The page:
Review of Bank of Jamaica Quarterly Monetary Policy Report – June to September 2021

November 19, 2021

Jamaican dollar liquidity tightened and market interest rates rose. However, inflation expectations remain elevated as such the MPC met and voted unanimously to further increase the policy rate by 50 basis points to 2 percent effective November 17, 2021. The Bank of Jamaica maintained other measures to contain JMD liquidity expansion. Additionally, the Bank ensured that movements in the exchange rate do not threaten the inflation target. Furthermore, the MPC will consider further increases in the policy rate and maintain or intensify the accompanying measures at subsequent meetings.

Impact of policy action on the Economy

An increase in policy rate/increase in market-based interest rates will make JMD Assets more attractive (which implies more saving and will make borrowing more expensive). Increased interest rates will temper demand and moderate the pace of depreciation. Reduced demand in the economy will impact the ability of businesses to pass price increases to consumers.

STATIN reported inflation in October accelerated to 8.5%, representing a third successive breach of the Bank’s target.

MPC’s decision designed to limit second-round effects of recent shocks

Some of the most recent shocks which have caused domestic inflation to rise above the target range include:

  • Large increases in international commodity and shipping prices
  • Significant upward price impetuses from a sharp increase to agricultural prices
  • One-off increases in regulated transportation and energy prices

Outlook for inflation

Over the next 10 months, BOJ expects the peak to range between 8.0% to 9.0%. Inflation forecast reflects the continued impact of higher international commodity and shipping prices on domestic processed food, services and energy price inflation. With the tightening of monetary policy, BOJ anticipates that headline inflation will return to the target range in the latter part of 2022.

Risks to the Inflation Forecast

Key upside risks:

  • Higher than anticipated pass-through to domestic prices
  • Continued shocks to the supply of agricultural foods
  • Higher than projected inflation expectations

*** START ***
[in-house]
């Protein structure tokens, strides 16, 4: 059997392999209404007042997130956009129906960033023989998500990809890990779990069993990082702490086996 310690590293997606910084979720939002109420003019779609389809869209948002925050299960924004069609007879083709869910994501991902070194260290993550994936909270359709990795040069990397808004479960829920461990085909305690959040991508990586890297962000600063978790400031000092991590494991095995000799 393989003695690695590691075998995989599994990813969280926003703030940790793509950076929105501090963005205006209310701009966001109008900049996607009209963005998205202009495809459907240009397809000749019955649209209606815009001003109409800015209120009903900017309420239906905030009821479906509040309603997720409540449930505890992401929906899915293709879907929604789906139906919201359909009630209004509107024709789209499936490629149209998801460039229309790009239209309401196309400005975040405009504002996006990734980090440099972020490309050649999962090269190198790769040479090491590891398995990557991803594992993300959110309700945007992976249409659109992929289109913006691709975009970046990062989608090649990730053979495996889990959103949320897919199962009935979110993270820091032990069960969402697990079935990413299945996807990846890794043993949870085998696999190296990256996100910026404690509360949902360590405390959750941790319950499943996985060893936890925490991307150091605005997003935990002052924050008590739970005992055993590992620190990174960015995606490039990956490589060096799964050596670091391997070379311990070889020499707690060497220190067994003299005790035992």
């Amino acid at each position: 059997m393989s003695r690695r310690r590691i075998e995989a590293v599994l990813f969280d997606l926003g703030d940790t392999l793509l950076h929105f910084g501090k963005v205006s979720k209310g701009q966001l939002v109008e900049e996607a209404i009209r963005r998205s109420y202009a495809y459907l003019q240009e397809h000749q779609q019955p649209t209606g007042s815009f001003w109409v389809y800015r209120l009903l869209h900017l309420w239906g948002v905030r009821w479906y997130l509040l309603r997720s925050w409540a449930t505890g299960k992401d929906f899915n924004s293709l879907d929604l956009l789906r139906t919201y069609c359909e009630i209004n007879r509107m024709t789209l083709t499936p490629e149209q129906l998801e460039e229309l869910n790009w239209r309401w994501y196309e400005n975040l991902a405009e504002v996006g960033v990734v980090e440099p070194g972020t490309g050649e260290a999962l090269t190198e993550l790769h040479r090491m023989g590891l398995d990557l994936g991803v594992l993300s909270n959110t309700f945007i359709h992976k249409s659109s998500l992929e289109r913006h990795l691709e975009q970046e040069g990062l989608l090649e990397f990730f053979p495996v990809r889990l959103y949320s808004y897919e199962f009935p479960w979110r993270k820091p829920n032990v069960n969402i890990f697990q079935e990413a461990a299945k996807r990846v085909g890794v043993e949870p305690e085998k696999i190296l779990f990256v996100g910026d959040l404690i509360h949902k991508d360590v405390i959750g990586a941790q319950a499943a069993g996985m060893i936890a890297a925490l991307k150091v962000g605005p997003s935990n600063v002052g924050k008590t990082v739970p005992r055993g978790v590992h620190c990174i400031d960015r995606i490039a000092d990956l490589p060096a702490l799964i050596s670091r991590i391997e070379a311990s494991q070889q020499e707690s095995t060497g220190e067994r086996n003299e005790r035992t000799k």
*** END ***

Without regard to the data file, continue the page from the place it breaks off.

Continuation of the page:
• Further increases in regulated prices
  • Higher than expected GDP growth

Key downside risk:

  • Strong recovery in agricultural production

Developments in the FX market 

The exchange rate was J$156.79 to US$1 on November 17, 2021, representing a 6.1% yearly point-to-point depreciation, which was similar to the depreciation for the same period last year. The BOJ stated that the exchange rate is fairly valued at its current levels, and the prospects for a stable market are good.

The BOJ also stated that foreign currency flows remain strong with daily FX purchases and sales for the calendar year to date exceeding those of the previous year. For the calendar year ending in October, BOJ sold US$675.4 million to the market. Furthermore, Jamaica’s international reserves, which total US$4.7 billion, remain strong.

Looking forward, over the next two years, BOJ expects the Current Account Deficit (CAD) to range between 1% to 3% of GDP, which reflects expectations for a recovery in tourist arrivals and spending.

The BOJ’s net open position (NOP) regime cap is to be restored effective 06 December 2021, the cap will be as follows:

  • $4.5 billion limit for long positions
  • $7.0 billion limit for short positions

The Bank commits to continue reviewing these limits annually and to amending them if deemed necessary.

Real GDP growth for FY2021/22 is to remain as anticipated, that is, projected GDP Growth for FY2021/22 is expected to be in the recovery range if 7.0% to 10.0% while for FY2022/23 projected GDP Growth is expected to be in the range of 2.0% to 4.0%. The key driver of rebound is the Tourism sector and related sectors. However, the real GDP has been adversely impacted by temporary disruption to production at Jamalco as well as adverse weather conditions. Moreover, BOJ anticipates higher growth in the manufacturing, distribution and the transport, storage & communication sectors.

Risks to the Growth Forecast

The key upside risk is a stronger rebound in tourism and related sectors. However, the key downside risk is the efforts to control the spread of the COVID-19 virus could result in a slowdown in travel and disruptions in production and distribution.

BOJ noted that the financial system remains robust and adequately capitalized. The pace of Private Sector Loans & Advances Growth has slowed down but remains positive. However, BOJ highlighted that “Loan quality for the system continues to remain well below our threshold for concern.”

Outlook for the Jamaican economy  

Bank of Jamaica committed to fulfilling its mandate by:

  • Ensuring Growth-enabling Macroeconomic Environment with Inflation within Bank’s Target of 4% to 6%.
  • Reduced monetary accommodation aimed at influencing a return of inflation to our target in the shortest time possible.


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